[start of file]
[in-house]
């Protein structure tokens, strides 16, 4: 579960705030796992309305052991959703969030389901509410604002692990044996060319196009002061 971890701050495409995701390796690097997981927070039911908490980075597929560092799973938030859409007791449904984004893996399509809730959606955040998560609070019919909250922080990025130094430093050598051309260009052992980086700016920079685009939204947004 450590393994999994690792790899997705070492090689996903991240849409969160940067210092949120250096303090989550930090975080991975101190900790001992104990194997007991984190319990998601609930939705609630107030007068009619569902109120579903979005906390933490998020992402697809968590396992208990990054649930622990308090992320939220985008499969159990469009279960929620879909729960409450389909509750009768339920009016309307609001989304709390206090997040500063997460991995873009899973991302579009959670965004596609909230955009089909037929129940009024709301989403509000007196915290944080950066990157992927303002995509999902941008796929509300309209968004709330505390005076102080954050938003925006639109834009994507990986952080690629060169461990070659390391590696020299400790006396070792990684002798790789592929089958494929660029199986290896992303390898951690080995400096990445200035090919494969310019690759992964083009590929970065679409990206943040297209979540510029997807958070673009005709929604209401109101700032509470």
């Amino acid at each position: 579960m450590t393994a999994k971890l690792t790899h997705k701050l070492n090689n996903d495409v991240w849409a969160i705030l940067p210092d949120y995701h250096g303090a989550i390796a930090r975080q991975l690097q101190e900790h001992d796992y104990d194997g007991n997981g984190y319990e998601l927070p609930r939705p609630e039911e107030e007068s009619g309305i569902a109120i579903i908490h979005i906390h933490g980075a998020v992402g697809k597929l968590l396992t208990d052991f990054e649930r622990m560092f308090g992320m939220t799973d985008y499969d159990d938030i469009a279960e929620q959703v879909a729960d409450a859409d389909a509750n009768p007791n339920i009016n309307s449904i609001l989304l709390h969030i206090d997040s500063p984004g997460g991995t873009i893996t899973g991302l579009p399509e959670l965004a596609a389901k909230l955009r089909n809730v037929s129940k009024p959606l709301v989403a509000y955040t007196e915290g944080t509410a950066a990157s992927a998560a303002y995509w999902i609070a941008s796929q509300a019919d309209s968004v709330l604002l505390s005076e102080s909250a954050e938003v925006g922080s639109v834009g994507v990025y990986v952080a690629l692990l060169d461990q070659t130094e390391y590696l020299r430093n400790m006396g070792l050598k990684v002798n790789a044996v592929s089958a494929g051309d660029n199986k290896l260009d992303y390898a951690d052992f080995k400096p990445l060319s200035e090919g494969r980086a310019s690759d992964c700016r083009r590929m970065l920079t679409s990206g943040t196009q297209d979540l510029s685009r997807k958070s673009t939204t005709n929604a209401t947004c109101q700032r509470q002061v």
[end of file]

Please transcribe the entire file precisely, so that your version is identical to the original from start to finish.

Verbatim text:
[in-house]
């Protein structure tokens, strides 16, 4: 579960705030796992309305052991959703969030389901509410604002692990044996060319196009002061 971890701050495409995701390796690097997981927070039911908490980075597929560092799973938030859409007791449904984004893996399509809730959606955040998560609070019919909250922080990025130094430093050598051309260009052992980086700016920079685009939204947004 450590393994999994690792790899997705070492090689996903991240849409969160940067210092949120250096303090989550930090975080991975101190900790001992104990194997007991984190319990998601609930939705609630107030007068009619569902109120579903979005906390933490998020992402697809968590396992208990990054649930622990308090992320939220985008499969159990469009279960929620879909729960409450389909509750009768339920009016309307609001989304709390206090997040500063997460991995873009899973991302579009959670965004596609909230955009089909037929129940009024709301989403509000007196915290944080950066990157992927303002995509999902941008796929509300309209968004709330505390005076102080954050938003925006639109834009994507990986952080690629060169461990070659390391590696020299400790006396070792990684002798790789592929089958494929660029199986290896992303390898951690080995400096990445200035090919494969310019690759992964083009590929970065679409990206943040297209979540510029997807958070673009005709929604209401109101700032509470």
């Amino acid at each position: 579960m450590t393994a999994k971890l690792t790899h997705k701050l070492n090689n996903d495409v991240w849409a969160i705030l940067p210092d949120y995701h250096g303090a989550i390796a930090r975080q991975l690097q101190e900790h001992d796992y104990d194997g007991n997981g984190y319990e998601l927070p609930r939705p609630e039911e107030e007068s009619g309305i569902a109120i579903i908490h979005i906390h933490g980075a998020v992402g697809k597929l968590l396992t208990d052991f990054e649930r622990m560092f308090g992320m939220t799973d985008y499969d159990d938030i469009a279960e929620q959703v879909a729960d409450a859409d389909a509750n009768p007791n339920i009016n309307s449904i609001l989304l709390h969030i206090d997040s500063p984004g997460g991995t873009i893996t899973g991302l579009p399509e959670l965004a596609a389901k909230l955009r089909n809730v037929s129940k009024p959606l709301v989403a509000y955040t007196e915290g944080t509410a950066a990157s992927a998560a303002y995509w999902i609070a941008s796929q509300a019919d309209s968004v709330l604002l505390s005076e102080s909250a954050e938003v925006g922080s639109v834009g994507v990025y990986v952080a690629l692990l060169d461990q070659t130094e390391y590696l020299r430093n400790m006396g070792l050598k990684v002798n790789a044996v592929s089958a494929g051309d660029n199986k290896l260009d992303y390898a951690d052992f080995k400096p990445l060319s200035e090919g494969r980086a310019s690759d992964c700016r083009r590929m970065l920079t679409s990206g943040t196009q297209d979540l510029s685009r997807k958070s673009t939204t005709n929604a209401t947004c109101q700032r509470q002061v």